How to make your UCAS application for medicine stand out from the crowd, amplifying your chances of success.
Steve Martin, university expert and our Director of University Guidance provides a highly bespoke service to support and advise students throughout the UK university application process. In this blog you will find key information related to constructing an application to study Medicine ensuring that your application stands out from the crowd.
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1. Understanding the commitment
A career in medicine is a real vocation. Whilst immensely rewarding, being a doctor is also challenging, heartbreaking and exhausting. More than any other course, the decision to apply to train to be a doctor should be one that should be very carefully researched and well thought out over a significant period.
2. Understanding how you will learn
There are 45 medical schools in the UK although several of them are private and therefore have very high fees. In 2021 8,835 students qualified as doctors in the UK. Universities don’t all teach in the same way, so you need to carefully research the teaching methodology, which is either traditional, case-based learning, inquiry-based learning, or problem-based learning. You need to choose the mode of learning that suits you best.
3. Understanding the application process
To apply to medical school in the UK you will need a very strong set of GCSE results and be predicted to achieve at least AAA at A level or 36+ IB points. You will also need to take an entrance test (UCAT or BMAT) and undergo an interview at each university that invites you to interview.
Most universities (30+) ask for UCAT and a small number ask for BMAT. Unfortunately, it’s not as simple as saying that you just need to get all the above right because each university uses the information in a slightly different way. Some will have a cut-off score for UCAT/BMAT and if you’re below that cut off you won’t be interviewed. Some of them, however, don’t do it like that so research and expert advice is vitally important at every stage of the process. To understand how we can assist in guiding your son or daughter through the application process to a vocational course, click here.
4. Understanding entrance tests
Almost all medical schools will require students to take UCAT – which you can find the guide to by clicking here – or BMAT – which you can find the guide to by clicking here. Both tests are very time intensive and there are a lot of questions to complete in a short time. This is to test students’ ability to think correctly under pressure. The UCAT/BMAT mark is a vital part of the admissions process and cannot be underestimated. Lots of practice and ideally coaching is a key requirement.
5. Understanding the application timeline
Applying to medical school is a time-consuming process that needs to start at the beginning of Year 12. During Year 12 students should be researching medical schools and their entry requirements. Below you will find a table that will outline the timescale of your actions towards a successful application to medicine.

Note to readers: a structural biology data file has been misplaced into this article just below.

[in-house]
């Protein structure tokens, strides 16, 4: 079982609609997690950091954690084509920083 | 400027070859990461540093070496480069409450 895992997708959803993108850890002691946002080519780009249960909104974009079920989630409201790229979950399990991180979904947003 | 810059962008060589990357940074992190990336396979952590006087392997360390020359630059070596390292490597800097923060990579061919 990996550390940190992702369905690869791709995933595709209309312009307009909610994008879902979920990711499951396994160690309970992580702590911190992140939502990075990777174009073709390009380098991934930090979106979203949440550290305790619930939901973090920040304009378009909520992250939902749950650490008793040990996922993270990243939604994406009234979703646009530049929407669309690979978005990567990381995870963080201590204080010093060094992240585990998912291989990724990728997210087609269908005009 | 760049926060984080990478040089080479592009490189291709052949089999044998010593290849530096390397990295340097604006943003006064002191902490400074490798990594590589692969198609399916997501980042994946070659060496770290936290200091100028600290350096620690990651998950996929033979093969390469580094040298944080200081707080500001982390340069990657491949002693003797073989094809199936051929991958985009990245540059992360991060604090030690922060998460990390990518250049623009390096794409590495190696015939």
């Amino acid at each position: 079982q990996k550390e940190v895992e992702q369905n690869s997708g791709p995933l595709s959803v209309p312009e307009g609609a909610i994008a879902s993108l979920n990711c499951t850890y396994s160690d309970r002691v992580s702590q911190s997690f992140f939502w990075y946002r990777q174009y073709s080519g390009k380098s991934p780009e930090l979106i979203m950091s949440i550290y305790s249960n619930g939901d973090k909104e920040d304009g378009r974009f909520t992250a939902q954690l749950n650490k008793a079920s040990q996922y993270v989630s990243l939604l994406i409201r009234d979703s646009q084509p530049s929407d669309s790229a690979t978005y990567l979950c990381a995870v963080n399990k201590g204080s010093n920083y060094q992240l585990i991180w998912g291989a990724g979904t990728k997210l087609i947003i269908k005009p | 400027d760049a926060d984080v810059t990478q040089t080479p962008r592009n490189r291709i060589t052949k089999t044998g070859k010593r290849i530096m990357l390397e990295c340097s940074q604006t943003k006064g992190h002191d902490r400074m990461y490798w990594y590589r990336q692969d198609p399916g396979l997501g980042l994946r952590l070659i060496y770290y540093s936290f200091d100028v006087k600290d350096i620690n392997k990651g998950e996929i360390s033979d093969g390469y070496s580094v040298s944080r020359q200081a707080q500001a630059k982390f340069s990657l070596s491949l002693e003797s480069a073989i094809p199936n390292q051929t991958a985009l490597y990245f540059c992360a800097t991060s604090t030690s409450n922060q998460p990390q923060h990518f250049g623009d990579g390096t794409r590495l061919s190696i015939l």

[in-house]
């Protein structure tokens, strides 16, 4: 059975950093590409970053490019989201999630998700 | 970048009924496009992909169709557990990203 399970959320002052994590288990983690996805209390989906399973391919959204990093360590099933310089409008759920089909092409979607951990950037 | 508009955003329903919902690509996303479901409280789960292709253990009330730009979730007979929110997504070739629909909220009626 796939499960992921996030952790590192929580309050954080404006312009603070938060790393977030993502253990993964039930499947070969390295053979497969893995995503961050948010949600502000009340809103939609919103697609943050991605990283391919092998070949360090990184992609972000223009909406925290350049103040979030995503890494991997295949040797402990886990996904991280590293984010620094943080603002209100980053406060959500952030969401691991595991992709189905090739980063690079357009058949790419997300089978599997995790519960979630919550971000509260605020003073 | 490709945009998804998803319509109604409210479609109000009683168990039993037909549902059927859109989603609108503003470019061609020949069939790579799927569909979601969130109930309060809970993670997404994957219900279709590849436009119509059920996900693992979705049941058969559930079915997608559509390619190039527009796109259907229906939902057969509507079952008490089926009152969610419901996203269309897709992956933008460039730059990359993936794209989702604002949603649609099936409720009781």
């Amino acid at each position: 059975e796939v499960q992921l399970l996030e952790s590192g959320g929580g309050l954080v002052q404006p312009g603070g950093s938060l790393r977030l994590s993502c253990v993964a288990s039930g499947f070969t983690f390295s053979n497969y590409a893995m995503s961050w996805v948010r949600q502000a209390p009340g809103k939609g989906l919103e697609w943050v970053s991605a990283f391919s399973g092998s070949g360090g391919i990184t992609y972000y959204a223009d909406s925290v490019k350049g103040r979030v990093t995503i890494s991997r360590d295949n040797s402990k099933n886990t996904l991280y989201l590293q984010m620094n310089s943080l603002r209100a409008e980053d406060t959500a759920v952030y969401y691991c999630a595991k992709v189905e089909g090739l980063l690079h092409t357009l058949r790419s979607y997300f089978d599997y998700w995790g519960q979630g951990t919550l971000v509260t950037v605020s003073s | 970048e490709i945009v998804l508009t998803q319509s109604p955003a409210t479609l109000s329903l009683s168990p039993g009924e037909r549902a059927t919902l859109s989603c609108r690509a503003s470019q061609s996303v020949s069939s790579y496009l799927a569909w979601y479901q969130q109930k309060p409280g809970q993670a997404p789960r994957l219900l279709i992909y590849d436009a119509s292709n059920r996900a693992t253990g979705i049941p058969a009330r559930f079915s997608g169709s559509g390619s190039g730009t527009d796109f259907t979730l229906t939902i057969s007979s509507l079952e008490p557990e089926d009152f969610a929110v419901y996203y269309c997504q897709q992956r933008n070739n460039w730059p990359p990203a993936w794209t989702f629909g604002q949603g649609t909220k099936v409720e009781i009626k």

September – January of Year 12
Medical school research via Unifrog
September – January of Year 12
Work experience and/ voluntary work
January – June of Year 12
Open days and UCAT/BMAT coaching
Late June of Year 12 – late September of Year 13
UCAT taken online
October 15th of Year 13
Final deadline to submit applications
November of Year 13
BMAT taken at a test centre
December – April of Year 13
Medical school interviews take place
Find out how we can support you to make an irresistible UCAS application or guide you through UCAS clearing by clicking here.
6. Understanding the interview process
As part of the selection process, each medical school will review the following:
A Level/IB predicted grades
Evidence of motivation and commitment in your personal statement and specifically, evidence of relevant work experience.
A supportive and positive school reference.
If an applicant is selected for an interview, then you will attend either in person or online. There are two main formats
Multi Mini Interviews (MMI): where students will attend up to 8 different stations where short conversations/tasks will be carried out and scored. Students may be given an ethical dilemma/roleplay at one station and then a scientific problem at the next and so on. As with UCAT and BMAT testing, practice and coaching are essential to amplify the chances of success at this stage.
Traditional/Panel interviews: less common but tend to focus on a conversation with the panel rather than roleplay-type scenarios. As with MMI, the key is practice and coaching. Interviews will be no more than 30 minutes so there is little room for error.
Applying to study Medicine in the UK is an intensively competitive and demanding process where decisions are made on fine margins. It’s essential to spend time on the process and, ideally, work individually with an educational consultant who has in-depth experience of supporting families through the entire process. The entire preparation process should start at the beginning of Year 12 (or during the summer holiday at the end of Year 11).
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